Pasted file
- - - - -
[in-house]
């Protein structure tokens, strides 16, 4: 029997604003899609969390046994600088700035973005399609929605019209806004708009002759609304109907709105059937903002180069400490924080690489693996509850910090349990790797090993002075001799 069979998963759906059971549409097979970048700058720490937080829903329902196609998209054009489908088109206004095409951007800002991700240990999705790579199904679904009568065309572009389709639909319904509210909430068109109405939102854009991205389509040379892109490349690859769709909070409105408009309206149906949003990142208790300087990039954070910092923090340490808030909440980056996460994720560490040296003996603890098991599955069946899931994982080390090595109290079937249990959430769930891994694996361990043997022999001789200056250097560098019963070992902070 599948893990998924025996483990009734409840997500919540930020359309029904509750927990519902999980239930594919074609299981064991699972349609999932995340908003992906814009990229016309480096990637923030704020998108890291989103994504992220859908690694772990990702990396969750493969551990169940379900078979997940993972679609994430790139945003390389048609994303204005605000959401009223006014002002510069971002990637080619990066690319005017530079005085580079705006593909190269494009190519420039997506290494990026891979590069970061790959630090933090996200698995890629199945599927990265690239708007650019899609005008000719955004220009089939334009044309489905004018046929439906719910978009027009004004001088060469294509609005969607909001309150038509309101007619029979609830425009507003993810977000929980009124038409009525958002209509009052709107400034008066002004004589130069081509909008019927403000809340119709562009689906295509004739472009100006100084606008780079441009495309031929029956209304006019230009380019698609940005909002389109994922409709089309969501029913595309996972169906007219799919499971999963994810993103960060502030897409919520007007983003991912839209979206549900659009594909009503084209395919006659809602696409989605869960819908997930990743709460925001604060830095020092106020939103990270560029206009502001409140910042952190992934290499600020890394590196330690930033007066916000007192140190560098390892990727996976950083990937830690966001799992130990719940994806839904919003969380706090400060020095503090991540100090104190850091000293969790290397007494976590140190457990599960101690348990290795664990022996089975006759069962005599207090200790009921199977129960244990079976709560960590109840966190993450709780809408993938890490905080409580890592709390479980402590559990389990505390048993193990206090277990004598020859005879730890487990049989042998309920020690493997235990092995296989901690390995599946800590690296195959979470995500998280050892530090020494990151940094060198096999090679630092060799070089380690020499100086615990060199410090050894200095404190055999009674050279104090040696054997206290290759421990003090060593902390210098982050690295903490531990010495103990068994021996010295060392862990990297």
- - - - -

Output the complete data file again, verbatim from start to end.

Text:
[in-house]
């Protein structure tokens, strides 16, 4: 029997604003899609969390046994600088700035973005399609929605019209806004708009002759609304109907709105059937903002180069400490924080690489693996509850910090349990790797090993002075001799 069979998963759906059971549409097979970048700058720490937080829903329902196609998209054009489908088109206004095409951007800002991700240990999705790579199904679904009568065309572009389709639909319904509210909430068109109405939102854009991205389509040379892109490349690859769709909070409105408009309206149906949003990142208790300087990039954070910092923090340490808030909440980056996460994720560490040296003996603890098991599955069946899931994982080390090595109290079937249990959430769930891994694996361990043997022999001789200056250097560098019963070992902070 599948893990998924025996483990009734409840997500919540930020359309029904509750927990519902999980239930594919074609299981064991699972349609999932995340908003992906814009990229016309480096990637923030704020998108890291989103994504992220859908690694772990990702990396969750493969551990169940379900078979997940993972679609994430790139945003390389048609994303204005605000959401009223006014002002510069971002990637080619990066690319005017530079005085580079705006593909190269494009190519420039997506290494990026891979590069970061790959630090933090996200698995890629199945599927990265690239708007650019899609005008000719955004220009089939334009044309489905004018046929439906719910978009027009004004001088060469294509609005969607909001309150038509309101007619029979609830425009507003993810977000929980009124038409009525958002209509009052709107400034008066002004004589130069081509909008019927403000809340119709562009689906295509004739472009100006100084606008780079441009495309031929029956209304006019230009380019698609940005909002389109994922409709089309969501029913595309996972169906007219799919499971999963994810993103960060502030897409919520007007983003991912839209979206549900659009594909009503084209395919006659809602696409989605869960819908997930990743709460925001604060830095020092106020939103990270560029206009502001409140910042952190992934290499600020890394590196330690930033007066916000007192140190560098390892990727996976950083990937830690966001799992130990719940994806839904919003969380706090400060020095503090991540100090104190850091000293969790290397007494976590140190457990599960101690348990290795664990022996089975006759069962005599207090200790009921199977129960244990079976709560960590109840966190993450709780809408993938890490905080409580890592709390479980402590559990389990505390048993193990206090277990004598020859005879730890487990049989042998309920020690493997235990092995296989901690390995599946800590690296195959979470995500998280050892530090020494990151940094060198096999090679630092060799070089380690020499100086615990060199410090050894200095404190055999009674050279104090040696054997206290290759421990003090060593902390210098982050690295903490531990010495103990068994021996010295060392862990990297």